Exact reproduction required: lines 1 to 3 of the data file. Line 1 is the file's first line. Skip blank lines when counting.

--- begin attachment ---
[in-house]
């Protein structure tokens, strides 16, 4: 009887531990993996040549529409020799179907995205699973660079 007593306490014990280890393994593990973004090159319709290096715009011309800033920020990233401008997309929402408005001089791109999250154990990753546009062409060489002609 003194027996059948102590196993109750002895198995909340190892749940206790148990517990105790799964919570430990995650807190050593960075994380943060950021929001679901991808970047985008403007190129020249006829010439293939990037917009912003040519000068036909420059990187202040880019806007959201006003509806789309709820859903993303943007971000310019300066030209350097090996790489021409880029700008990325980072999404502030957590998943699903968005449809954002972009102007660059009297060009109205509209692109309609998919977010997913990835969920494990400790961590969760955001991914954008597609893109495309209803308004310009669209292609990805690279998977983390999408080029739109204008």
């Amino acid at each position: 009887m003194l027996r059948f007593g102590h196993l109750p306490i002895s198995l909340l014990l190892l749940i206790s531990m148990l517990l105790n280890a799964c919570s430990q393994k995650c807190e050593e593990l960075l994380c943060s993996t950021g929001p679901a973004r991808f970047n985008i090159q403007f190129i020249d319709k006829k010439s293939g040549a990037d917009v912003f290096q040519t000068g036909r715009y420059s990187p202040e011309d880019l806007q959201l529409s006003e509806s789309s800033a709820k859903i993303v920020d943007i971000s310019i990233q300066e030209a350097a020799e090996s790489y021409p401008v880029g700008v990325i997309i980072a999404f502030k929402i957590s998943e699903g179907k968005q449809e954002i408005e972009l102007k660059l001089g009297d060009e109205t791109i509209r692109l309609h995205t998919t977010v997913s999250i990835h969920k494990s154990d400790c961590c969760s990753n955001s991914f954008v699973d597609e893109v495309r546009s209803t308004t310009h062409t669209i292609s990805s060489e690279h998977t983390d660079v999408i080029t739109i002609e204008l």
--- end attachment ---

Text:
[in-house]
């Protein structure tokens, strides 16, 4: 009887531990993996040549529409020799179907995205699973660079 007593306490014990280890393994593990973004090159319709290096715009011309800033920020990233401008997309929402408005001089791109999250154990990753546009062409060489002609 003194027996059948102590196993109750002895198995909340190892749940206790148990517990105790799964919570430990995650807190050593960075994380943060950021929001679901991808970047985008403007190129020249006829010439293939990037917009912003040519000068036909420059990187202040880019806007959201006003509806789309709820859903993303943007971000310019300066030209350097090996790489021409880029700008990325980072999404502030957590998943699903968005449809954002972009102007660059009297060009109205509209692109309609998919977010997913990835969920494990400790961590969760955001991914954008597609893109495309209803308004310009669209292609990805690279998977983390999408080029739109204008």
């Amino acid at each position: 009887m003194l027996r059948f007593g102590h196993l109750p306490i002895s198995l909340l014990l190892l749940i206790s531990m148990l517990l105790n280890a799964c919570s430990q393994k995650c807190e050593e593990l960075l994380c943060s993996t950021g929001p679901a973004r991808f970047n985008i090159q403007f190129i020249d319709k006829k010439s293939g040549a990037d917009v912003f290096q040519t000068g036909r715009y420059s990187p202040e011309d880019l806007q959201l529409s006003e509806s789309s800033a709820k859903i993303v920020d943007i971000s310019i990233q300066e030209a350097a020799e090996s790489y021409p401008v880029g700008v990325i997309i980072a999404f502030k929402i957590s998943e699903g179907k968005q449809e954002i408005e972009l102007k660059l001089g009297d060009e109205t791109i509209r692109l309609h995205t998919t977010v997913s999250i990835h969920k494990s154990d400790c961590c969760s990753n955001s991914f954008v699973d597609e893109v495309r546009s209803t308004t310009h062409t669209i292609s990805s060489e690279h998977t983390d660079v999408i080029t739109i002609e204008l």